clear What Does It Take To Start a Mentoring Program?

To be effective, a mentoring program requires training for potential mentors, careful matching of mentors and children being mentored, and ongoing support to maintain and improve the mentoring relationship. To meet these goals, your group should learn about and develop ties to organizations in your community that offer services or provide information that would be helpful for you and those you are mentoring.

Inform your mentors of available resources and encourage them to use them and recommend them to others as appropriate. In many areas, local Big Brothers Big Sisters organizations have set up a program called High School Bigs in which high school students volunteer to be Big Brothers or Big Sisters to elementary, middle, or junior high school students in their community. With about 100 High School Bigs programs already in place across the Nation, you're likely to find one in your area. Contact Big Brothers Big Sisters of America, listed in the Resources section, to find out how to link up with one of these efforts to take advantage of existing training, matching resources, and support services.

If you decide to start your own program, get in touch with national and local mentoring organizations -- such as The National Mentoring Partnership, listed in the Resources section -- to find out how they began and how they currently operate. Also contact national service organizations such as the Corporation for National Service and AmeriCorps, listed in the Resources section, for general advice and guidance on mentoring and a wide variety of other volunteer work. The IdeaList Web site (www.idealist) is another great source of information on mentoring -- listing 16,000 volunteer organizations and numerous books, organizations, and services that your volunteers may find useful.

When starting your mentoring program, decide what the minimum (weekly or monthly) time commitment for mentors should be. Include time required for training, meeting with the young person being mentored, following up on any issues that arise, attending sessions with other mentors, and learning about available resources. Emphasize to your volunteer mentors that they must not only serve as role models, but be able to provide sound advice and accurate information on issues ranging from schoolwork to family relationships to peer pressure. If tutoring will be part of your program, recognize that you will need to match the academic and interpersonal skills of the mentor with the educational needs of the youth being tutored. Obviously, personal compatibility is at the core of the match. You may have to assign pairs more than once before finding just the right match.

Next, consider where and how you will recruit or identify younger people to be mentored. A school's guidance office or a community day care or recreation center may be able to work with your program and supply names of students in need of support or guidance. Sometimes you can work with or "adopt" a single elementary, middle, or junior high school in your area and mentor students from that school only. In that case, you may be able to develop strong ongoing relationships with teachers, counselors, and administrators in the school and meet regularly in the school's cafeteria, auditorium, or classrooms. In addition, fewer transportation obstacles will exist when dealing with only one school. Having safe activities in convenient locations is essential.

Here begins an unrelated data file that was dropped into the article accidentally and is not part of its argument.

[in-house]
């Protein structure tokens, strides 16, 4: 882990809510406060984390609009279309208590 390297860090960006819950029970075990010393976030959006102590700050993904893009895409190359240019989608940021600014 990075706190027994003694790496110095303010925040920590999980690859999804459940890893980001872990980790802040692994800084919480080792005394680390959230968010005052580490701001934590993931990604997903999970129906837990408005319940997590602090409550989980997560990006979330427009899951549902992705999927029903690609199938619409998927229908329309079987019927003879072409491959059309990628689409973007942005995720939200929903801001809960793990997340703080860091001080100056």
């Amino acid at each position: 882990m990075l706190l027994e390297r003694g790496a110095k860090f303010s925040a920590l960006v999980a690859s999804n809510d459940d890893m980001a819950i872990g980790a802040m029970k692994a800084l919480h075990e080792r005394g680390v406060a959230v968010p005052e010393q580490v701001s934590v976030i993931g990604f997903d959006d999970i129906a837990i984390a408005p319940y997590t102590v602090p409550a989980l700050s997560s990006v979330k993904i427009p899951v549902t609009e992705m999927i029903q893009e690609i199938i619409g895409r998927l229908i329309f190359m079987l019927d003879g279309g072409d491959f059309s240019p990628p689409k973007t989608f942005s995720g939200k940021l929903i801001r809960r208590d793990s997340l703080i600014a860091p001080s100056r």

Once you have decided whom you will be mentoring, talk with the parents or guardians of these children to secure their understanding of and commitment to your program. Explain how the mentoring process will work and the potential benefits to the children being mentored.

One of the most important steps in creating a mentoring program is training your volunteer mentors. To do so, think about the following questions:

bullet What kinds of activities are popular with the students you will be mentoring?
bullet How much help should mentors give with schoolwork?
bullet What should mentors do if they suspect a problem in the home of a child assigned to them?
bullet What do mentors do if a younger person says that he or she has been a victim of crime or has committed a crime? What if the child has experienced abuse or neglect?
bullet What can mentors do to influence their young friends' lives in a positive and lasting way?

The answers to these questions will help you create a framework for both your training program and your ongoing program activities. Spending time observing or working with an established mentoring program can also give you many good ideas.

Considering the complexities of organizing a mentoring program, you may want to work with a school counselor or a community group that can provide initial assistance with management and training. Starting the program with a small number of matched pairs is another good idea. As your program staff become more experienced and as interest grows, you can increase participation.

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Youth In Action Bulletin July 1999   black   Number 08